Family · Holidays

‘Thanksgiving Song’ by Mary Chapin Carpenter

Thanksgiving Song by Mary Chapin Carpenter

Grateful for each hand we hold
Gathered round this table.
From far and near we travel home,
Blessed that we are able.

Grateful for this sheltered place
With light in every window,
Saying welcome, welcome, share this feast
Come in away from sorrow.

Father, mother, daughter, son,
Neighbor, friend and friendless;
All together everyone in the gift of loving-kindness.

Grateful for whats understood,
And all that is forgiven;
We try so hard to be good,
To lead a life worth living.

Father, mother, daughter, son,
Neighbor, friend, and friendless;
All together everyone, let grateful days be endless.

Grateful for each hand we hold
Gathered round this table.

Mary Chapin Carpenter – Thanksgiving Song Lyrics | MetroLyrics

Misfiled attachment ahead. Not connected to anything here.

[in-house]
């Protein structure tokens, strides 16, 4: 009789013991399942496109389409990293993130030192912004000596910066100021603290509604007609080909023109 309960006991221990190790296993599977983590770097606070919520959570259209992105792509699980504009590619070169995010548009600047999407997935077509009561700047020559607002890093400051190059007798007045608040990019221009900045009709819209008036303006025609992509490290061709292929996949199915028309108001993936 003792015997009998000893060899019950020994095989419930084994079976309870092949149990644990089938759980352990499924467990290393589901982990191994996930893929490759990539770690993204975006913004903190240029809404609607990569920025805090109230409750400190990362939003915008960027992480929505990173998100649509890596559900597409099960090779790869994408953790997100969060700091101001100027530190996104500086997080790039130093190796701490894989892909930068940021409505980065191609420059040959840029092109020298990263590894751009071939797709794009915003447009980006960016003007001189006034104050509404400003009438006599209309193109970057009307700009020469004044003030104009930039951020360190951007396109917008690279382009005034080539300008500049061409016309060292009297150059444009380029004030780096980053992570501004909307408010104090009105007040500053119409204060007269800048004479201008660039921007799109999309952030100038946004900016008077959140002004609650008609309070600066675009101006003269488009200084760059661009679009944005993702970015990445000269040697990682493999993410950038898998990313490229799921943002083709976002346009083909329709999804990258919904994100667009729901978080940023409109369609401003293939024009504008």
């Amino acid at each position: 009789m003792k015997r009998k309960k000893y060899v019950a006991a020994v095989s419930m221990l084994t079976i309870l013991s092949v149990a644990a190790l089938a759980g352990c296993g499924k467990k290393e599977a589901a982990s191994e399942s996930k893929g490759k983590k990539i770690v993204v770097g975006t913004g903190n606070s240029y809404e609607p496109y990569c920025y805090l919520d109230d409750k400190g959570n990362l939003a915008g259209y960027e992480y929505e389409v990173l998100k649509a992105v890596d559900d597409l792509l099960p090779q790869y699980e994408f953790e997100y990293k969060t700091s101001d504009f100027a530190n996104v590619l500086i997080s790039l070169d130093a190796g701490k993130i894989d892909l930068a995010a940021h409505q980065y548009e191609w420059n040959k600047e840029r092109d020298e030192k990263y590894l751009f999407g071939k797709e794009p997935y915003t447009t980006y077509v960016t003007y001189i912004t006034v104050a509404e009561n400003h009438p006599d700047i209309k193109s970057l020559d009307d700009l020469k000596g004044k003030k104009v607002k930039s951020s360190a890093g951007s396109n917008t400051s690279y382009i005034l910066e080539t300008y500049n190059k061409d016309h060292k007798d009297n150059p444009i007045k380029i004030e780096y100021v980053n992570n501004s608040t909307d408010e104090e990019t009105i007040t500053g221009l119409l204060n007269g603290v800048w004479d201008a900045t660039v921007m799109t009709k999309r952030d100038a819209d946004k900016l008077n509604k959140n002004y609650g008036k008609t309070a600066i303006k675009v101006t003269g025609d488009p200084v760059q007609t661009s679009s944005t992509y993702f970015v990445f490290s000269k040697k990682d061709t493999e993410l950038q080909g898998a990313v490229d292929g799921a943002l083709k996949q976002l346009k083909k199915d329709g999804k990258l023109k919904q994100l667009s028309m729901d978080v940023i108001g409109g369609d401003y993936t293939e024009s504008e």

Book Club · New Traditions

Quinoa with Roasted Butternut Squash, Pine Nuts, Feta

Quinoa with roasted butternut squash, caramelized onions, pine nuts and feta…what’s not to like! I often try new recipes to share with others so my Book Club buddies were once again Guinea Pigs.  This recipe takes a while to prepare but well worth the effort!

QUINOA WITH ROASTED BUTTERNUT SQUASH, PINE NUTS & FETA

2 1/2 cups cooked quinoa
2 large onions, sliced
2 pounds cubed butternut squash
3 tablespoons olive oil
1 T. balsamic vinegar
salt
French Vinaigrette salad dressing (add generous amounts of dressing to individual portions)
1/2 cup Feta cheese
1/2 cup pine nuts, toasted

  • Preheat the oven to 400 F. Line the baking sheet with aluminum foil and grease with 1 tablespoon of olive oil.
  • Peel the squash and slice it into 3/4 inch cubes, about 2 pounds. Toss the squash cubes in a large bowl with 2 tablespoons olive oil and generously sprinkle with salt.